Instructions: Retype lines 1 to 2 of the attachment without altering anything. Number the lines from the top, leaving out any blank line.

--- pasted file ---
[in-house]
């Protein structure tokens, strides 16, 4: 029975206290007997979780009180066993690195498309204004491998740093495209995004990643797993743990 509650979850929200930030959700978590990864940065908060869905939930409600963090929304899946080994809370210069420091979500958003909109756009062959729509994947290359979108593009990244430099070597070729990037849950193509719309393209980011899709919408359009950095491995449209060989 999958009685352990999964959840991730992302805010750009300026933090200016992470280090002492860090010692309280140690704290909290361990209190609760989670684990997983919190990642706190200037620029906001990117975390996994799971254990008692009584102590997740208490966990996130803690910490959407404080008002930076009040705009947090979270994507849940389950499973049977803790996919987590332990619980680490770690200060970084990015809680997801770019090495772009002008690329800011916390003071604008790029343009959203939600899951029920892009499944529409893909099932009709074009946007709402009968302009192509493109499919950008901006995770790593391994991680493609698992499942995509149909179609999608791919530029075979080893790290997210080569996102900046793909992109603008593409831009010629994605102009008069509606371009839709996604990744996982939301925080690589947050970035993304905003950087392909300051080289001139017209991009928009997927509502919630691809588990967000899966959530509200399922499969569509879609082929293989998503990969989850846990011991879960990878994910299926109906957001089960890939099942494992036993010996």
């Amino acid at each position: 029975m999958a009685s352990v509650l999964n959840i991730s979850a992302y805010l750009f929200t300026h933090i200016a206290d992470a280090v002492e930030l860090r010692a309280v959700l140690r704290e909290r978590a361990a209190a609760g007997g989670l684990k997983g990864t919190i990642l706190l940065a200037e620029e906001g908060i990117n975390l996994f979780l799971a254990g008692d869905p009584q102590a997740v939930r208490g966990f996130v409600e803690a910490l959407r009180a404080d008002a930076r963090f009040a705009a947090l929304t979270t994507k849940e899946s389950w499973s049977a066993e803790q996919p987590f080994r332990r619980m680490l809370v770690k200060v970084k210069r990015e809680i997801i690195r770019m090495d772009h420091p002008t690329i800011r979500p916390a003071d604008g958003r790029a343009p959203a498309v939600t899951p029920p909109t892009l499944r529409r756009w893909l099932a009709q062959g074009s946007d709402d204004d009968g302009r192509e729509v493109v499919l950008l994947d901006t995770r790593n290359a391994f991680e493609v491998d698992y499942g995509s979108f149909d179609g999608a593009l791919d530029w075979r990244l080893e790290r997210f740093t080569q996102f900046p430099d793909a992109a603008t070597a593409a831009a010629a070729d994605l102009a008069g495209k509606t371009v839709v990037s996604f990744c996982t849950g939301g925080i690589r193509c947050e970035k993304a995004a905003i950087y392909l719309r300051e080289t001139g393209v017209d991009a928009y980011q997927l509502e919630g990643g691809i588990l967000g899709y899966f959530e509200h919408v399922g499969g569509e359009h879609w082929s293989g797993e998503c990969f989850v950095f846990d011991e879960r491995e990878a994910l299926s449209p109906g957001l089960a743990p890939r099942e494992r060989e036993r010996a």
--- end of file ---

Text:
[in-house]
């Protein structure tokens, strides 16, 4: 029975206290007997979780009180066993690195498309204004491998740093495209995004990643797993743990 509650979850929200930030959700978590990864940065908060869905939930409600963090929304899946080994809370210069420091979500958003909109756009062959729509994947290359979108593009990244430099070597070729990037849950193509719309393209980011899709919408359009950095491995449209060989 999958009685352990999964959840991730992302805010750009300026933090200016992470280090002492860090010692309280140690704290909290361990209190609760989670684990997983919190990642706190200037620029906001990117975390996994799971254990008692009584102590997740208490966990996130803690910490959407404080008002930076009040705009947090979270994507849940389950499973049977803790996919987590332990619980680490770690200060970084990015809680997801770019090495772009002008690329800011916390003071604008790029343009959203939600899951029920892009499944529409893909099932009709074009946007709402009968302009192509493109499919950008901006995770790593391994991680493609698992499942995509149909179609999608791919530029075979080893790290997210080569996102900046793909992109603008593409831009010629994605102009008069509606371009839709996604990744996982939301925080690589947050970035993304905003950087392909300051080289001139017209991009928009997927509502919630691809588990967000899966959530509200399922499969569509879609082929293989998503990969989850846990011991879960990878994910299926109906957001089960890939099942494992036993010996």